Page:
Here’s another gem from Don Winslow. The kind of book that had me relishing the prospect of returning to the pages to find out how the hell things were going to play out. It’s a long, deep, fast, tense, gripping, entertaining and slightly flawed noir to my mind and one I can highly recommend.
This one’s an in-depth study of the Manhattan North task force (da Force) run by the king of the area Detective Sergeant Denny Malone and his team. They rule their patch with a mixture of power and fear and the more subtle art of building relationships and finding balances. There are snitches, murderers, victims, bosses, addicts, pushers, family and politicians to juggle, so ruling the land isn’t an easy business. Throw in the rivalries between gangs and their drug-lords and the racial tensions of the city and it’s one hell of a melting pot.
The dynamics of the team are altered dramatically following the death of the darling of the bunch, Billy O. Not only does it leave the band of brothers devastated, it leads them into a new level of corruption that they may never have imagined.
The disintegration, or rather the re-defining, of the moral code in the task force is a slow process. It’s been happening from the early days of their careers and has build up one tiny step after another, toe-by-toe movements to begin with, giant strides as time has gone on.
It’s not long before internal affairs and the Federal Bureau get involved and Malone is forced to cross a line he never imagined he could be forced over. He’s on a slippery slope and even with his strong and determined fingers, he slowly loses control of the information he is expected to provide.
As the world closes in, it’s impossible to imagine an ending the story that will satisfy every need. As much as I was desperate to find out how things played out, I also wanted to see how a master could close out the game. Truth be told, it’s a master stroke and the satisfaction as I read the final page was immense.
The Force (US) is a great read and an epic one. It has all the ingredients of a thriller that you could possible want. The emotional engagement is total and the intensity of the involvement is high.
Not that this is my favourite Winslow read. There were a couple of issues, some of them personal, that I’ve been trying to work out since finishing.
Mr Winslow often has a rather poetic style that builds into rhythms and paces which are beautiful to behold. I didn’t feel them here, which is perhaps because of the nature of this beast. I missed that aspect to the read.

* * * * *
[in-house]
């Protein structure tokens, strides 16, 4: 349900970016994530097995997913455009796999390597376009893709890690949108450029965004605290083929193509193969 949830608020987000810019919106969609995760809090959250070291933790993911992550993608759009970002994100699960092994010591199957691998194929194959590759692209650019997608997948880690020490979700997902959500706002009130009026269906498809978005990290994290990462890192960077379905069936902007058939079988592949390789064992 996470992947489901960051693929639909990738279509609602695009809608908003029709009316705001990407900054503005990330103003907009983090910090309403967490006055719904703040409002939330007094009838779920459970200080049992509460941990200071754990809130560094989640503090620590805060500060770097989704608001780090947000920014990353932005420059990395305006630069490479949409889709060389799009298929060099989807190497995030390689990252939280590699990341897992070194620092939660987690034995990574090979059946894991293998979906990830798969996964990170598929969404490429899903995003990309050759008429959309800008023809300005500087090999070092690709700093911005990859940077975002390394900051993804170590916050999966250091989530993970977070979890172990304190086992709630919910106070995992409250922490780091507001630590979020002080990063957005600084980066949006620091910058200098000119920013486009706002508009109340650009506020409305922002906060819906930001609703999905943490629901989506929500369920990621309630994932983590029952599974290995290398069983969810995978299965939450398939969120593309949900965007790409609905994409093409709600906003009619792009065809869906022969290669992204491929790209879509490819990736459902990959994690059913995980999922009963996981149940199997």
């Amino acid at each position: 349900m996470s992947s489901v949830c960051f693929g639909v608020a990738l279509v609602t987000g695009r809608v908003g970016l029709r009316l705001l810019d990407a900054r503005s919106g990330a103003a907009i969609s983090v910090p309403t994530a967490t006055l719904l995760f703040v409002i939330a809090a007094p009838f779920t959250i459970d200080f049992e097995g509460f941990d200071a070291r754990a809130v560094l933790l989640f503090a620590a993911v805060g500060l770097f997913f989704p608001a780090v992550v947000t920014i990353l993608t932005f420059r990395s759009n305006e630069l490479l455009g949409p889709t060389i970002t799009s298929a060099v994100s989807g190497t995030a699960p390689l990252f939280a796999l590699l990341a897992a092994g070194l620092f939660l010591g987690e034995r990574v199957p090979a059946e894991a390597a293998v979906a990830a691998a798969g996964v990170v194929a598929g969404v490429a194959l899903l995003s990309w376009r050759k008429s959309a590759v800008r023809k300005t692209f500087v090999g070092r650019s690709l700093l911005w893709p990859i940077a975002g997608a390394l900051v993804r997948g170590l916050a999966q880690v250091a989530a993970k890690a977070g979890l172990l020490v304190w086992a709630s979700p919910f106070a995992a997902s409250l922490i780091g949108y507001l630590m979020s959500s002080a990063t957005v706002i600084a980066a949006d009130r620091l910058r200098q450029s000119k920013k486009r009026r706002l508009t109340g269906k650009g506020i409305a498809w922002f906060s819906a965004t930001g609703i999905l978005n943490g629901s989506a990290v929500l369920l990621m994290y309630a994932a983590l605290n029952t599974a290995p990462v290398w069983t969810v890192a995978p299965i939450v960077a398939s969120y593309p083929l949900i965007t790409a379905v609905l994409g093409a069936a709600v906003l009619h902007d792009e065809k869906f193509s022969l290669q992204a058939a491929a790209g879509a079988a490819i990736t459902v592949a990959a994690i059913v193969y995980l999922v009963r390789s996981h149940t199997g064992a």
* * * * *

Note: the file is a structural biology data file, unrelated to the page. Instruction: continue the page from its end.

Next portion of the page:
There are also sections where the momentum changes significantly. This is inevitable. After running at a sprint for long sections, there has to be space to take a breather. A couple of times this switch was jarring. This sometimes comes in the form of the nostalgic tales of police work. They're wonderful in their own right and add the background I love, but they are by nature reflective and therefore can stand in the way of the movement of the story. It’s a small thing, but I’m mentioning it anyway.
And the big one for me lies in the whole perspective of watching the corrupt world of systems designed to protect. There’s a quote from Stephen King on the cover of my copy, ‘Think The Godfather, only with cops’, which is actually nicely put. When we’re dealing with gangsters and criminals, the fact that they can are butchers capable of the lowest acts of depravity can be romanticised by the sense of loyalty, order and regulation. When respect and honour are brought into play, the darkest villain can be viewed sympathetically. Turning this on its head isn’t so easy. Where you start with a code that’s pure in its intention and corrupt the hell out of it, those codes and bonds may be strong, but it’s far more difficult to sympathise with dirty cops than honourable scum. The guys of the force are absolute bastards in the way they rule their streets, vent their prejudices and treat their loved ones. Even when the point is made that the work and the success of keeping peace and order requires a certain level of toughness and demands that the cops see and experience things none of the rest of us would want to even think about, it’s an uneasy shift. Winslow did manage to drag me in to root for these guys and that is a testament to his level of skill. Every so often, though, the levels of behaviour gave me a swift kick to remind me that there was thinking to be done. The opening of the book lists the names (three pages worth) of law enforcement personnel who were murdered in the line of duty during the period of writing. It’s a brilliant mark of respect and a frighteningly long list, so what follows in terms of the corruption is magnified in intensity and is even harder to swallow.
Now the dust has settled for me, a week on from my read, as well as the strength of the story the unpicking of the tiers of the justice and the political system stick hard and fast. It seems like the further one rises up the ladder, the bigger the payouts become. Power corrupts and absolute power corrupts absolutely and I know that it’s only a work of fiction but the levels of are stomach churning. I was left feeling angry about so many things and wonder if I can channel that anger into ways of making changes in some way. Having just witnessed the arrival of Boris Johnson at Number 10, I have to wonder if things can ever really be changed as another product of wealth and the elite private education takes the reins and sets up cabinet to reflect whatever underhand and unethical promises were made during his campaign for leadership.
You should read this one.
And when you do, may da force be with you.